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State v. Bosley

Court of Appeals of Idaho

March 6, 2014

STATE OF IDAHO, Plaintiff-Respondent,
E.J. WENDELL BOSLEY, Defendant-Appellant.


2014 Unpublished Opinion No. 403

Appeal from the District Court of the First Judicial District, State of Idaho, Kootenai County. Hon. Richard S. Christensen, District Judge.

Order of restitution

John M. Adams, Kootenai County Public Defender; Jay Logsdon, Deputy Public Defender, Coeur d'Alene, for appellant.

Hon. Lawrence G. Wasden, Attorney General; Mark W. Olson, Deputy Attorney General, Boise, for respondent.


E.J. Wendell Bosley appeals from the district court's order of restitution entered upon his plea of guilty to disturbing the peace. For the reasons set forth below, we affirm.


The following facts were elicited at a preliminary hearing and are disputed by Bosley. In February 2012, the victim and two friends walked along a street in downtown Coeur d'Alene. All three had been drinking. Bosley, also walking down the street, began conversing with the three. The conversation turned to football and the victim said some negative things about a team Bosley liked. Bosley became angry and punched the victim in the head. The victim fell to the ground and struck her head against the pavement. One of the victim's friends attended to her while the other began to fight Bosley. When police arrived, one of the friends reported the foregoing facts to officers. However, the victim indicated she had not been hit and did not want to press charges. The victim lacked any memory of the incident--she remembered talking about football and then being on the sidewalk talking to officers. The following day, the victim went to the hospital and was treated for a head injury.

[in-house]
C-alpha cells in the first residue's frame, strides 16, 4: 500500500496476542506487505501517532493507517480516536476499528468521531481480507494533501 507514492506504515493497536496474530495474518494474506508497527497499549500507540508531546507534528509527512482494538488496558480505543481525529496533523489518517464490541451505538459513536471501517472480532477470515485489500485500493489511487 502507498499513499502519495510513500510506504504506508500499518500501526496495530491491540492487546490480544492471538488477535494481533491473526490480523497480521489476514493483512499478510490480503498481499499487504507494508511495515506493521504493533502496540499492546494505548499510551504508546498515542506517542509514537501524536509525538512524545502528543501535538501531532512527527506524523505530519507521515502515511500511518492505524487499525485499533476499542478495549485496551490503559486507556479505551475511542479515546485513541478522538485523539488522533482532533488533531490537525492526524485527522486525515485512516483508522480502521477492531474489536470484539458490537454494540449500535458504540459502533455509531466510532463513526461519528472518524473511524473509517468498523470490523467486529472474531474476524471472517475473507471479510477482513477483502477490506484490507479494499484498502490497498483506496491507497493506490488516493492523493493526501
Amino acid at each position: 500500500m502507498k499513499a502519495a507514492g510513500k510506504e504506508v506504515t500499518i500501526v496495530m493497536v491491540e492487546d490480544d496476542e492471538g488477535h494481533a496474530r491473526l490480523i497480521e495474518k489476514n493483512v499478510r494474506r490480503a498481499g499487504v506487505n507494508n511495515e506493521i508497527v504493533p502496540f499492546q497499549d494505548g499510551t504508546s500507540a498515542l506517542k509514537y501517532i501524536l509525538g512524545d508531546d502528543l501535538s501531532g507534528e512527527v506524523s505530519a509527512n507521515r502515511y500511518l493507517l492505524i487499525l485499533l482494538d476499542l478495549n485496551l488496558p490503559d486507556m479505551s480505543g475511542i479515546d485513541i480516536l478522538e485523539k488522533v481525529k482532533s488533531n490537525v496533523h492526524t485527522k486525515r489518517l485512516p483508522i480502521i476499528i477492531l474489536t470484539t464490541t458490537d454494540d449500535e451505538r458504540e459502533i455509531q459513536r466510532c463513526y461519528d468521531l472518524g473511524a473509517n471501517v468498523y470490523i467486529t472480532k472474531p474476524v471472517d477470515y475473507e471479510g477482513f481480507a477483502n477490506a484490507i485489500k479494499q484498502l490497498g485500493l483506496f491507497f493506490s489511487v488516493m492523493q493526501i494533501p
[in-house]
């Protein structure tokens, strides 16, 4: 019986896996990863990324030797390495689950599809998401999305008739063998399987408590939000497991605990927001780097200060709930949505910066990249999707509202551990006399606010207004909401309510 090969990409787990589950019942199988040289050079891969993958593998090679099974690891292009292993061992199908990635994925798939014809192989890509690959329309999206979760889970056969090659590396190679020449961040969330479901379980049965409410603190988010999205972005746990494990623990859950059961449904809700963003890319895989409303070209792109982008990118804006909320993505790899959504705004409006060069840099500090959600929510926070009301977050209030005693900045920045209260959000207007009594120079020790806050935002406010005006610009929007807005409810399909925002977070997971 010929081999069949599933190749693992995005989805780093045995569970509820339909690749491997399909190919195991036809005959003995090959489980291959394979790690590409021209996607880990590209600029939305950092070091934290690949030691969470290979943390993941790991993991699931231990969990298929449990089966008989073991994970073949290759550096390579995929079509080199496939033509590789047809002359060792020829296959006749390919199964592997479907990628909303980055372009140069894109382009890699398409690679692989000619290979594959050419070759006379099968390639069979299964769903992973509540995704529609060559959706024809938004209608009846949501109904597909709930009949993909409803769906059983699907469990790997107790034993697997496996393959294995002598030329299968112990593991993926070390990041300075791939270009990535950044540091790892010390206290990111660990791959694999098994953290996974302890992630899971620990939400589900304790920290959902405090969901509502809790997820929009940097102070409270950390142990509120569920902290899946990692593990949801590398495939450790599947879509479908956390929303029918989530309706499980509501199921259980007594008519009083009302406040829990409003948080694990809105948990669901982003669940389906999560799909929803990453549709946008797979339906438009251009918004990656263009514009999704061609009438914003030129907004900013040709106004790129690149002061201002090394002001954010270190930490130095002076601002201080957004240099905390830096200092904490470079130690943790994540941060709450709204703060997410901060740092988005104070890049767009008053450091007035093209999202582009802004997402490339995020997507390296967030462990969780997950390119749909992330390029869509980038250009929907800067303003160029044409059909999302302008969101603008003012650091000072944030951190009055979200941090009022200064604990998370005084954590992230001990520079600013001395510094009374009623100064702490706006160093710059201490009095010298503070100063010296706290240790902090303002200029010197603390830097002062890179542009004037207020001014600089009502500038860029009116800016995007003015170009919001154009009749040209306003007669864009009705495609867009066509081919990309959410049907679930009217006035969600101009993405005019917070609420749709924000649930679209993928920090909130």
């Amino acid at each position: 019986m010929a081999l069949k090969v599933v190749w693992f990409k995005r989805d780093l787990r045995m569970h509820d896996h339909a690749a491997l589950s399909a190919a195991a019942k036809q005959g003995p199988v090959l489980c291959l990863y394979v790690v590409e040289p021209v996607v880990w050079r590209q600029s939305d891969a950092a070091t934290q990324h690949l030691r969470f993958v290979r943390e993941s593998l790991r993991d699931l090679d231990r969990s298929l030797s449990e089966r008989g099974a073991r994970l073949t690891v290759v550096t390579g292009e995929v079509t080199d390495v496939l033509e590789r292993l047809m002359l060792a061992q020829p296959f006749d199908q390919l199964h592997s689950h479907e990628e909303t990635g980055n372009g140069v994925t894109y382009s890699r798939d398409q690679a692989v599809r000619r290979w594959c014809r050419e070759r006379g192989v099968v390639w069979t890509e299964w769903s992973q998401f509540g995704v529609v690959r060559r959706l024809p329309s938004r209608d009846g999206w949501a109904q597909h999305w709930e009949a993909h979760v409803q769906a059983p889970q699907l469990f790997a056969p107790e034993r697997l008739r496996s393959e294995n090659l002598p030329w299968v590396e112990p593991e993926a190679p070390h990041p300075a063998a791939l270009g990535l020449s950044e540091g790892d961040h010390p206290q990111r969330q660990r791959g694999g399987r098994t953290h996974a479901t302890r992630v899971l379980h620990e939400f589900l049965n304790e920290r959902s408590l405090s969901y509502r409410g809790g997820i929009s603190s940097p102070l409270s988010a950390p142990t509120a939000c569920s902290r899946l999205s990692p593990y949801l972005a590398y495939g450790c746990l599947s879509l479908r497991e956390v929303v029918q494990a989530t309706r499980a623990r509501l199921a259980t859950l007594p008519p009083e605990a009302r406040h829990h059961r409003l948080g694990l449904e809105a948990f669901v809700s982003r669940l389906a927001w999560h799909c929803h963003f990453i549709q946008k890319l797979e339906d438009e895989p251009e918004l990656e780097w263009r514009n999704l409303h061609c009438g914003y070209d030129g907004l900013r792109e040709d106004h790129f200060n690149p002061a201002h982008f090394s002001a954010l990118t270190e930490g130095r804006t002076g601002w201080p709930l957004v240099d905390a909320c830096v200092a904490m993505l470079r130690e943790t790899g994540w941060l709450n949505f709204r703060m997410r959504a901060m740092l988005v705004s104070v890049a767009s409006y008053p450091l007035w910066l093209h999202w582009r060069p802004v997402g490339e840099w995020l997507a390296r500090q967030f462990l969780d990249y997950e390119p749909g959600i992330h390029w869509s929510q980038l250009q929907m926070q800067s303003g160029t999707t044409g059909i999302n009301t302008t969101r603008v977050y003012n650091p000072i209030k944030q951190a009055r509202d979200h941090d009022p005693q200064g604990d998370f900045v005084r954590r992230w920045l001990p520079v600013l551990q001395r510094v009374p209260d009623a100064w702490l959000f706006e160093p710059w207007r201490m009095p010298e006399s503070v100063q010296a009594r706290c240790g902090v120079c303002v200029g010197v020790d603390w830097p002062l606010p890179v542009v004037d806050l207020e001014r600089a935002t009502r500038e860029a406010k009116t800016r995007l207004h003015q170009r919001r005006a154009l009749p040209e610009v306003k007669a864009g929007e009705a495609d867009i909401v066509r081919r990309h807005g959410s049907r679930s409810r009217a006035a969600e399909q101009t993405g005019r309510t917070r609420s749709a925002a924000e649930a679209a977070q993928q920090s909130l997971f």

The state charged Bosley with aggravated battery. I.C. §§ 18-903(a), 18-907(a). Bosley agreed to plead guilty to an amended charge of disturbing the peace, I.C. § 18-6409, and agreed to pay restitution. The district court imposed a sentence of 180 days in jail. The district court suspended 170 days and allowed Bosley to work 40 hours in the community labor program in lieu of the remaining 10 days in jail. The state requested restitution in the amounts of $400 for wages lost by the victim due to missed work and $2730 for nonrefundable tuition payments made for classes the victim was unable to attend. Bosley filed a written objection and requested a hearing with respect to the proposed $2730 for tuition.